How to Deal with Foam

parshall flumes

Foam can be a serious problem in both flumes and weirs to the point where it significantly throws off your readings or makes them outright impossible to take. If you’re dealing with foam, you’ll need to take steps to ensure that it doesn’t get in the way of your readings. Learn how to deal with foam and keep it out of your flume or weir.

Types of Foam

To understand how to approach the problem of foam, you’ll first have to recognize which kind of foam you’re dealing with. Chemical foams are what most people picture when they think of foams, as they’re white and fluffy, and tend to collapse when touched. These foams form, as the name suggests, due to the presence of various chemicals in the flow.

You also may run into biological foams. These foams are typically sticky and slimy while sporting an off-white or brownish color to them. They form due to the presence of fat, oil and/or grease in the flow. Hydrocarbons can also cause biological foams to form. Proteins and starches can cause this kind of foam too, which is why it’s a problem in applications for bakeries.

How Foam Affects Measurements

The presence of foam can throw off your measurements significantly no matter what you’re using to measure with. It hits ultrasonic flow meters the hardest, however, because the foam will cause the meter to misread the surface of the foam as the surface of the flow. This will significantly throw off the measurements, and it’s hard to account for because the height of the foam can vary wildly as it passes underneath the meter.

Some meters like bubblers can be used to get around foam, but they don’t always work. Bubblers in particular are vulnerable to biological foams because they can lead to biological growth. Submerged probes are another alternative, but the components of biological foams as well as temperature fluctuations that foams can cause will throw off readings. Plus, retrofitting your device to fit a new kind of meter can be a costly endeavor.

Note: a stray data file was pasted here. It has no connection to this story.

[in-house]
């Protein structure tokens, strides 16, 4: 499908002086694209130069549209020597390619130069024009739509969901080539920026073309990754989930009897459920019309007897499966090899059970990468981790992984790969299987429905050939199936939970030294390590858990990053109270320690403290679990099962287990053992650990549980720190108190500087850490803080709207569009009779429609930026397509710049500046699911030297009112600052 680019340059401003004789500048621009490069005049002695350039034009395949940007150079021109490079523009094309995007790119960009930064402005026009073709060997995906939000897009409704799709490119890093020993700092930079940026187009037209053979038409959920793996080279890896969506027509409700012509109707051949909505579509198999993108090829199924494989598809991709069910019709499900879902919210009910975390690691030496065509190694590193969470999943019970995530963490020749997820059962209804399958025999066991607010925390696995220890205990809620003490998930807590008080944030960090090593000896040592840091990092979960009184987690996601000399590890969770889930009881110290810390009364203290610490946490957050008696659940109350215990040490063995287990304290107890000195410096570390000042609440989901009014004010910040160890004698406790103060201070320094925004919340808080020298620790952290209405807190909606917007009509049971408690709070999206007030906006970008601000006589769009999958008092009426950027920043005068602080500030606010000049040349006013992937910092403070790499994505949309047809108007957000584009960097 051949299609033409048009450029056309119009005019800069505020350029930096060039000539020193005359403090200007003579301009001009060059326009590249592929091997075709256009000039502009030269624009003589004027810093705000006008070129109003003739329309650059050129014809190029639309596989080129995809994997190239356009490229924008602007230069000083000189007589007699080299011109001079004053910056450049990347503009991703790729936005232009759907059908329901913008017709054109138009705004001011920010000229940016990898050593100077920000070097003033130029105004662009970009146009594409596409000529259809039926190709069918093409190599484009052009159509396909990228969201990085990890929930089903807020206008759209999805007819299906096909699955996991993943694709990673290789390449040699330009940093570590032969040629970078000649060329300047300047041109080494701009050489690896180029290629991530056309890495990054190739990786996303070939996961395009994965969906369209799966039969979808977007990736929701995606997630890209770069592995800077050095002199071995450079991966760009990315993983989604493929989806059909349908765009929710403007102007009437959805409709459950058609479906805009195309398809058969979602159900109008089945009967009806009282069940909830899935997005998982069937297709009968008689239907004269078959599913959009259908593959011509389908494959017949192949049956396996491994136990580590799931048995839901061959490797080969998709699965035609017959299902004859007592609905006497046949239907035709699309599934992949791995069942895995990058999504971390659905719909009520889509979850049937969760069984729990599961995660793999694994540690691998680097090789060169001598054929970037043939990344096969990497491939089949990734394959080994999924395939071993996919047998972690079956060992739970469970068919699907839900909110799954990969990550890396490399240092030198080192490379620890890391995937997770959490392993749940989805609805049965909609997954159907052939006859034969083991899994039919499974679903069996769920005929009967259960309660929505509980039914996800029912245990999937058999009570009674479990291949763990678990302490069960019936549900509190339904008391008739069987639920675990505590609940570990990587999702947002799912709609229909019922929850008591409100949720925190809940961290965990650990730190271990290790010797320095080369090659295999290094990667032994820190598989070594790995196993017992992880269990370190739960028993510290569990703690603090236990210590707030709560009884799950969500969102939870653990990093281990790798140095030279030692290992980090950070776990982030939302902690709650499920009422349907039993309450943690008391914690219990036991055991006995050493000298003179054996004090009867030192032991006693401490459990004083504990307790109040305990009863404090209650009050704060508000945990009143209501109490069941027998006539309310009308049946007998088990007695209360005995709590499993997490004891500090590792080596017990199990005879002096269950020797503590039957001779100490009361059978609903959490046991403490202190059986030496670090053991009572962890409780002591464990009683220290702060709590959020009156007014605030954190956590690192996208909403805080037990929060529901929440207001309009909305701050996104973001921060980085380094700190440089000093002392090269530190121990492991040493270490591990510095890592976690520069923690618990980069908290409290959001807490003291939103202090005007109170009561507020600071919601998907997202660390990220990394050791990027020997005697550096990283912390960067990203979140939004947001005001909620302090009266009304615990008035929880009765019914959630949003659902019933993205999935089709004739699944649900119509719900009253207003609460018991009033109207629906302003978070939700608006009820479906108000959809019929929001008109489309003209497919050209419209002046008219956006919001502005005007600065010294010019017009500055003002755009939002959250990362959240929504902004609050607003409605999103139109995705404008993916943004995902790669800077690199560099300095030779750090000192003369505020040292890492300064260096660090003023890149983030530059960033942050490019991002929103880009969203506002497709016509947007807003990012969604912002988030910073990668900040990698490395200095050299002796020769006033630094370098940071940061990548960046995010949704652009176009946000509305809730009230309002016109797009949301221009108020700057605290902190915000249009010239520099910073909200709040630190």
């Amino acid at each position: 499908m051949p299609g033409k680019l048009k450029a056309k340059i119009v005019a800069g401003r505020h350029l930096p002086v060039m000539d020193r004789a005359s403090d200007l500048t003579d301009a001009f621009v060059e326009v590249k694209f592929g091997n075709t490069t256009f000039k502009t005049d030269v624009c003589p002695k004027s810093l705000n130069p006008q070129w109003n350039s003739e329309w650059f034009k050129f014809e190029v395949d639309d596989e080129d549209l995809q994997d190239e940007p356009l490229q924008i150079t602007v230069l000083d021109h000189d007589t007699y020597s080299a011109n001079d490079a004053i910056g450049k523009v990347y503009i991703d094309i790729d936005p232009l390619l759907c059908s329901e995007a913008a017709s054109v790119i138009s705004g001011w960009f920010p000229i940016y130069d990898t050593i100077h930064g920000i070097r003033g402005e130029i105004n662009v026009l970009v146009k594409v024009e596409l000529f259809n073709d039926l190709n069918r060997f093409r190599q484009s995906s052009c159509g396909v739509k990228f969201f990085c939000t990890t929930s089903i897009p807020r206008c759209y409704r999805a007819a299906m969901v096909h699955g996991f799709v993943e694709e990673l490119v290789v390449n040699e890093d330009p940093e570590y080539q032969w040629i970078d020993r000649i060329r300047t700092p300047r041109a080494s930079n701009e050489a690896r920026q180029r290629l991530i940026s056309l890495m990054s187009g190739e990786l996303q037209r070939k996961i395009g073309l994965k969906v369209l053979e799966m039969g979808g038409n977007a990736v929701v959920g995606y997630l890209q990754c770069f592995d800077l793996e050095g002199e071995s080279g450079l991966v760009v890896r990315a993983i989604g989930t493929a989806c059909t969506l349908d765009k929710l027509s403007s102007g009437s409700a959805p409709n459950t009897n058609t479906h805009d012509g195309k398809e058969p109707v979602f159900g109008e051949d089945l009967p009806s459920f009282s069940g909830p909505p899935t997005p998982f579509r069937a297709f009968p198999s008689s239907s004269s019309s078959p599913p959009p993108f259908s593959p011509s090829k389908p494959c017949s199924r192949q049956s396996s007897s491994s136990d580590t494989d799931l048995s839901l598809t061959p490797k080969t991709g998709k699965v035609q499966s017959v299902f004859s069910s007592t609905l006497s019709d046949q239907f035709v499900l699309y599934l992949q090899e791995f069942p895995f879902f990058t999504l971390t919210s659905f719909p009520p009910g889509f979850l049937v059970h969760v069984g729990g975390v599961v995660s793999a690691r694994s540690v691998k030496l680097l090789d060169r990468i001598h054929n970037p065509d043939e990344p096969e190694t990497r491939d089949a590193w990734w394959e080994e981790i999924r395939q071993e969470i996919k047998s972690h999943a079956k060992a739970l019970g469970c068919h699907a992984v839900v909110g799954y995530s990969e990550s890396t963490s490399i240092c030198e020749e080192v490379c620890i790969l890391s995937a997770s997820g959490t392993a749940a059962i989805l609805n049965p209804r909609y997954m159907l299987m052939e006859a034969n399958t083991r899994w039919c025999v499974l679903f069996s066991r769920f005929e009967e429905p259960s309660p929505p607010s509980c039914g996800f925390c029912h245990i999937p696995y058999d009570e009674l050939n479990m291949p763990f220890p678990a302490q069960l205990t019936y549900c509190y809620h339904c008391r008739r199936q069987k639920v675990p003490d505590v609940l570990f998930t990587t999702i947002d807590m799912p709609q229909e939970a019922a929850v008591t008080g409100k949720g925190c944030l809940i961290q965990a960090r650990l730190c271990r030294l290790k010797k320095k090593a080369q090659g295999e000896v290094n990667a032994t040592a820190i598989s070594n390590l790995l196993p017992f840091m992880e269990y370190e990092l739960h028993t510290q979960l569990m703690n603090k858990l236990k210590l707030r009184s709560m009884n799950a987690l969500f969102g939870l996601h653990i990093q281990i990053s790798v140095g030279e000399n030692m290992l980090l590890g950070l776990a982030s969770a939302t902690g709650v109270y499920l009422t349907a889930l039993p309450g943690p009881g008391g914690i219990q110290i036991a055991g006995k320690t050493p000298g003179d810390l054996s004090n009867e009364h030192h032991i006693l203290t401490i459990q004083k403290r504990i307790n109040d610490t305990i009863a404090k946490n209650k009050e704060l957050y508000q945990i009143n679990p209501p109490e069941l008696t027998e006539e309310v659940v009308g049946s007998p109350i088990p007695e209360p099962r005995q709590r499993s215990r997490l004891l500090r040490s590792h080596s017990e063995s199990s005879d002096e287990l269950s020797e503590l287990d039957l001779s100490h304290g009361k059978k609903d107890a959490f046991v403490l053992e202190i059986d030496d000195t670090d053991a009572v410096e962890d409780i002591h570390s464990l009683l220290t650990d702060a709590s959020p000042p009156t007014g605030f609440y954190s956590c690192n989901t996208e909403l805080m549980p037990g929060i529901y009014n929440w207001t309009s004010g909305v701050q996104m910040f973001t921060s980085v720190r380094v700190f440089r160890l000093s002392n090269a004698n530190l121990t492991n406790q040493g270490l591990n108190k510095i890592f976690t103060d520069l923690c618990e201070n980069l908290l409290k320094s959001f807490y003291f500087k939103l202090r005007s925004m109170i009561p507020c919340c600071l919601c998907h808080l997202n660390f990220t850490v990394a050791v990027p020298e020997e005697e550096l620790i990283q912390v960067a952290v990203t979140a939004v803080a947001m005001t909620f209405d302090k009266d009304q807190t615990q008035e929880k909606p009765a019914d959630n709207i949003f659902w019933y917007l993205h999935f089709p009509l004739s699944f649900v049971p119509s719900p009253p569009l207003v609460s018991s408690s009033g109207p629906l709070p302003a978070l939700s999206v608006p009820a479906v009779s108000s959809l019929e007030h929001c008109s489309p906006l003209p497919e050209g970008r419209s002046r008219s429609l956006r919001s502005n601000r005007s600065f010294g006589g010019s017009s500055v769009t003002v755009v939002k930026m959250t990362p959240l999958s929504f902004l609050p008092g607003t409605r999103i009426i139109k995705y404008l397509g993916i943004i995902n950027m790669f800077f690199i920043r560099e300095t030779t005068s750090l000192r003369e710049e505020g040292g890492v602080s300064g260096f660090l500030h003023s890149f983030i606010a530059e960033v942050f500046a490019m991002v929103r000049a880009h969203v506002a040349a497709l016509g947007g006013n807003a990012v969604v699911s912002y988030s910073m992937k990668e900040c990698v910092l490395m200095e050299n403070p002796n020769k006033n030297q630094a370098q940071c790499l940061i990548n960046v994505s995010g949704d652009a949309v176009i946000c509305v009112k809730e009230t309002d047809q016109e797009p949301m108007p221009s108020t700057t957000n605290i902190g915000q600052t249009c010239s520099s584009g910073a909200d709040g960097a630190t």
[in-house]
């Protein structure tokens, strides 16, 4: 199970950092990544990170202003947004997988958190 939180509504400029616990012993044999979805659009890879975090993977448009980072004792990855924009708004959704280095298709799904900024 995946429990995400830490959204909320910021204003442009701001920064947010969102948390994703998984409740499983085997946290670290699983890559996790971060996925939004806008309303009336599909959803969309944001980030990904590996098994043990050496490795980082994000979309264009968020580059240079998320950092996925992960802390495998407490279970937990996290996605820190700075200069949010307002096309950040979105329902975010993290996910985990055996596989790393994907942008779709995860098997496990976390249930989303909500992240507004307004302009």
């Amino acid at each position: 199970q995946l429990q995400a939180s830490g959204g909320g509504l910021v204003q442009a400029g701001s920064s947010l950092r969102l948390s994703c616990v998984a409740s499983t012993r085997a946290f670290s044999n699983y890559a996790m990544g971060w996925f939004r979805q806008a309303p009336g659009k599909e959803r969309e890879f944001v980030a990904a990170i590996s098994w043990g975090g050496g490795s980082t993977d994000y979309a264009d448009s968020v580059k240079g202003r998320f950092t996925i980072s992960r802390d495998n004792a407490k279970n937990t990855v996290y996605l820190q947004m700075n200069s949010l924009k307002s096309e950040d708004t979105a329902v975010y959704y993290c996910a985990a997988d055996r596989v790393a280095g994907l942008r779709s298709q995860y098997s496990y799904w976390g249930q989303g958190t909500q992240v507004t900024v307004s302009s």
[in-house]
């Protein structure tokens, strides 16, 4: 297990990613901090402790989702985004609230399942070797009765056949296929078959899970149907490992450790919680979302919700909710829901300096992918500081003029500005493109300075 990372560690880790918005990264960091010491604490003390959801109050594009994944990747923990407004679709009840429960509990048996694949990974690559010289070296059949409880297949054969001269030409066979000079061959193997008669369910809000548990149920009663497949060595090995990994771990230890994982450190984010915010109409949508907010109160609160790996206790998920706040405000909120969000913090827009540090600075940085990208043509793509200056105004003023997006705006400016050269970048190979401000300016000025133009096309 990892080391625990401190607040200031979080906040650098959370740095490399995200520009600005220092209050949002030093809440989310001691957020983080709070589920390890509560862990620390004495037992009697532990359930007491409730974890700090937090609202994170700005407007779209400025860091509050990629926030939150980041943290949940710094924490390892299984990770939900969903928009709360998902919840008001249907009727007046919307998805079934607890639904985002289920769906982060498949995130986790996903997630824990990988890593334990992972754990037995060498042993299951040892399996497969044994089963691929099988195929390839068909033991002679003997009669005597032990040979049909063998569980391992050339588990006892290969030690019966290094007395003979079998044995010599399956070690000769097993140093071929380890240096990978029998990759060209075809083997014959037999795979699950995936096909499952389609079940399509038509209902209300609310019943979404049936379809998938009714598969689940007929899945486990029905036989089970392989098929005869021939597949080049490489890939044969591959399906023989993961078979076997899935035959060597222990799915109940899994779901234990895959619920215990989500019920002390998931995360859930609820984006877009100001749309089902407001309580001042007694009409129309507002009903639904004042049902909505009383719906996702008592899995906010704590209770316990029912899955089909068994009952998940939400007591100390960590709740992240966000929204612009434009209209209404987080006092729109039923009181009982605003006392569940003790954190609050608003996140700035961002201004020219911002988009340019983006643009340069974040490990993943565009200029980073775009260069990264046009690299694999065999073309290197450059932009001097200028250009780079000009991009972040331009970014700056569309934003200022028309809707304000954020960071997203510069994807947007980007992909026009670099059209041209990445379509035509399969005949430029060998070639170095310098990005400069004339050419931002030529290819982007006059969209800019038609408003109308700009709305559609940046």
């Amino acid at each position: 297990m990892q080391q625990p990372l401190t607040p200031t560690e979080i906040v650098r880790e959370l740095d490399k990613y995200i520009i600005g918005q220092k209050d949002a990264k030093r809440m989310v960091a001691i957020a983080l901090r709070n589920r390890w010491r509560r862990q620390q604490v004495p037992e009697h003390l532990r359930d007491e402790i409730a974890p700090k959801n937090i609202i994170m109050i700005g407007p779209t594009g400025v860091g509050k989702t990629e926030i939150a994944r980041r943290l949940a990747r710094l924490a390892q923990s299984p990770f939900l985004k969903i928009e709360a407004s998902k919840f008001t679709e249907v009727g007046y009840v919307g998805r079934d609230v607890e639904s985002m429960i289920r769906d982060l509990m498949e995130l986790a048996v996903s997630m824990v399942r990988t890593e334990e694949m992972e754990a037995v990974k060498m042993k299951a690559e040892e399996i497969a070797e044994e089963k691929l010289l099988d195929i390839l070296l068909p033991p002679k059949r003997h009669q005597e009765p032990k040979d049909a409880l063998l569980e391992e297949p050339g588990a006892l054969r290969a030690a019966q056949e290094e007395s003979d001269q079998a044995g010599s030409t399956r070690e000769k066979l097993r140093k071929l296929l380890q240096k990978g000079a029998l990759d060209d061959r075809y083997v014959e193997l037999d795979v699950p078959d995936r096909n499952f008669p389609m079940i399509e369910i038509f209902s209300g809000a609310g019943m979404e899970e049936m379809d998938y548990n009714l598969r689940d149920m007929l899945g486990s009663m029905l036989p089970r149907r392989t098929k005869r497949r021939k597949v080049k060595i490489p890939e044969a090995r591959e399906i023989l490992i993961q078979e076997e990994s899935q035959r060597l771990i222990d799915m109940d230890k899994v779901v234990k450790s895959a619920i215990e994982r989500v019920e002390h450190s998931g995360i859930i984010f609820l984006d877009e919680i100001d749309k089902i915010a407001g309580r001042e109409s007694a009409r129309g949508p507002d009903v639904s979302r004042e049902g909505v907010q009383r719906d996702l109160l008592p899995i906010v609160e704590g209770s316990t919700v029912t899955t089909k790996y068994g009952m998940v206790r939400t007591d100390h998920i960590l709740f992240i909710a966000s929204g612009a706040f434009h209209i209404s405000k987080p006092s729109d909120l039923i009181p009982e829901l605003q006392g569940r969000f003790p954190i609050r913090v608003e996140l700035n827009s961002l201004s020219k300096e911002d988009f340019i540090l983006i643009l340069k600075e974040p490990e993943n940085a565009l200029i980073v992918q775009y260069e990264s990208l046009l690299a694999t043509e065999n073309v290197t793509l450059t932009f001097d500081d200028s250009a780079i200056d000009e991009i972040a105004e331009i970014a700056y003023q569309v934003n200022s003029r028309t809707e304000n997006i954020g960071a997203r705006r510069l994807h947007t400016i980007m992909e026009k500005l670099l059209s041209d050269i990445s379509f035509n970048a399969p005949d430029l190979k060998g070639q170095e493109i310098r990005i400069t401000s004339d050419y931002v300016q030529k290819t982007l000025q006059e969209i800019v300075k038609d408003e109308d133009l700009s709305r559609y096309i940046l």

Dealing With Foam

To take care of your foam problem, you’ll first need to analyze what kind of foam you’re dealing with. If you’re facing chemical foam, the solution is typically fairly simple. All you have to do is apply a defoaming agent to your flume or upstream of your flume depending on the source of the problem. Additionally, anti-foaming agents can be used before the source of the foam to prevent it from forming again after the initial problem is dealt with.

Biological foams are typically tougher to deal with because they’re resistant to foam control products. There are solutions, however, such as installing a stilling well. Measuring in the well lets you take readings of flow rate while bypassing the foam. Underflow baffles also let you avoid foam by stopping it before the point of measurement.

Measurement Devices From Tracom

Now that you know how to deal with foam, you can optimize your flume or weir box. At Tracom, we offer a wide variety of flow rate measurement devices, or you can work with our team to create a custom device specially fit for your unique flow channel conditions. Contact us today to learn more!

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